Prevalence of oral and parafunctional habits in Nigerian patients suffering temporomandibular joint pain and dysfunction|
This study was conducted to determine the prevalence of oral and parafunctional habits in Nigerian patients suffering temporomandibular joint pain and dysfunction. It consisted of patients that were referred for treatment at the oral and maxillofacial surgery clinic of the University of Benin Teaching Hospital, Benin City, Nigeria. A pre-designed data form was used to collect information on age, gender, reasons for attendance, joint pain, side of pain, clicking, oral habits known to patient, parafunctional habits, occlusion and dietary habits. A total of 29 patients comprising 48.3% male and 51.7% female in a male to female ratio of 1:1.1 were studied. Their age ranged from 17 to 70 years. Eighty two per cent of them complained of joint pain on presentation while 17.1% complained of muscle pain. The joint pain was mainly unilateral in 62.1% and bilateral in 20.7%. Twenty six (89.7%) patients indulged in oral and parafunctional habits such as unilateral mastication 65.5%, hand-on-chin posture 58.6%, clenching 17.2%, tooth grinding 13.8%, chewing gum 37.9%, and finger and nail biting 24.1%. In all, 31.0% of males and 34.5% of females had clicking joints. Reciprocal click was detected in 52.6% of the study sample. There was a prevalence of 89.7% of oral and parafunctional habits in Nigerian patients suffering temporomandibular joint pain and dysfunction.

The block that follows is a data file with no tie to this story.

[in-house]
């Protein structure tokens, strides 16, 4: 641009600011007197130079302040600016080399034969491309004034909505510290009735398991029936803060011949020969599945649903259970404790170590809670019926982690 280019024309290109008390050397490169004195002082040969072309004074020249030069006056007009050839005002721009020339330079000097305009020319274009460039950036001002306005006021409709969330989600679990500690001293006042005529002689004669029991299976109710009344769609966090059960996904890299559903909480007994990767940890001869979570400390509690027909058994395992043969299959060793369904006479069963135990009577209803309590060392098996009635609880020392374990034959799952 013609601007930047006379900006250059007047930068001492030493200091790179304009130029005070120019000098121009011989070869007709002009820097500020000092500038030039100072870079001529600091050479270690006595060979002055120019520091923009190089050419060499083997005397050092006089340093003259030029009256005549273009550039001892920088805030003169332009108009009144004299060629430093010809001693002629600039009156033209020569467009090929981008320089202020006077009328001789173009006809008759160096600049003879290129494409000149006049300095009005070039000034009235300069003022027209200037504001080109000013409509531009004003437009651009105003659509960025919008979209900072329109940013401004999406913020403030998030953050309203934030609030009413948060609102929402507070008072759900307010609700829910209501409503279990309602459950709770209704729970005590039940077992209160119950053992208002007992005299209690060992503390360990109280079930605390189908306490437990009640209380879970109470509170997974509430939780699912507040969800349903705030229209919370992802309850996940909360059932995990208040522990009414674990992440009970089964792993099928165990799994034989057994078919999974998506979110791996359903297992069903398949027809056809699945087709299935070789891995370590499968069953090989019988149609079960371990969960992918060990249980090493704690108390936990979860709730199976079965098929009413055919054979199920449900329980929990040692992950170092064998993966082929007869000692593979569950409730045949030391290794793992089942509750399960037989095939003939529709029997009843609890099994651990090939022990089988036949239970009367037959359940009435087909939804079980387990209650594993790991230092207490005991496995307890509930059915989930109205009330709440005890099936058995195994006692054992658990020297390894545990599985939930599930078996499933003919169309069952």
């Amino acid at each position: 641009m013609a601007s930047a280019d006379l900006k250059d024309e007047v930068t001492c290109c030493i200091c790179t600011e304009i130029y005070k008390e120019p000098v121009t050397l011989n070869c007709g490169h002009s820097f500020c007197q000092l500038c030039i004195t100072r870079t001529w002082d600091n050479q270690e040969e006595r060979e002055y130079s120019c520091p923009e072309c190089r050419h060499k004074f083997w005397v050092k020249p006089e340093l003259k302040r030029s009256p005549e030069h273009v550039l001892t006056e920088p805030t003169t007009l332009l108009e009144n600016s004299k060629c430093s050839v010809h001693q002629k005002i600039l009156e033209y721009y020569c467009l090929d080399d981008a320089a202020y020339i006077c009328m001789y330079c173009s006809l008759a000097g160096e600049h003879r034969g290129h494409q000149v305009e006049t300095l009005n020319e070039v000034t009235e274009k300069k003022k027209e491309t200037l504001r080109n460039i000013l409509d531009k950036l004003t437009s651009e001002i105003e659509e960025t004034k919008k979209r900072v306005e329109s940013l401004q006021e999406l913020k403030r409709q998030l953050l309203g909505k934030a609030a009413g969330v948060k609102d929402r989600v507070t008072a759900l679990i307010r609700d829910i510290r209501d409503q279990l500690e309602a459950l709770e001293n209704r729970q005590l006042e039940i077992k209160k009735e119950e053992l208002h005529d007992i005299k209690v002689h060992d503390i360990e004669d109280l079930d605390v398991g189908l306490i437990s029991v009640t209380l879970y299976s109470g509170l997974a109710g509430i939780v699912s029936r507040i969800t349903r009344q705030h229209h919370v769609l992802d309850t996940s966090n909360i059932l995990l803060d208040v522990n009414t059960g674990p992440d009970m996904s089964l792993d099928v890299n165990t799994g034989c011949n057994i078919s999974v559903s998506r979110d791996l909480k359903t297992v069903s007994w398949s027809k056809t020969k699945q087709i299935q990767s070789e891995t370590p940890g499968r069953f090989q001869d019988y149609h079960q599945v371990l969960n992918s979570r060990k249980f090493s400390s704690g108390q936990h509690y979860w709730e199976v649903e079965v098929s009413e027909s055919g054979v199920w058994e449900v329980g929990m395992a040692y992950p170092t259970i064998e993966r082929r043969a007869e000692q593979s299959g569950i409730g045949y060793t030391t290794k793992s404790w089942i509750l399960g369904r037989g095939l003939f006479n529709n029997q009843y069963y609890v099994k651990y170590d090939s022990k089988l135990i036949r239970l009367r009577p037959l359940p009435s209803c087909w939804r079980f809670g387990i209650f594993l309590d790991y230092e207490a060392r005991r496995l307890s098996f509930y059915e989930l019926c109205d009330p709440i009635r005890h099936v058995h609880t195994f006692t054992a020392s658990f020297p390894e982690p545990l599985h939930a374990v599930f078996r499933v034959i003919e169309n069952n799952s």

Mastication, clenching, grinding, chewing, clicking, pain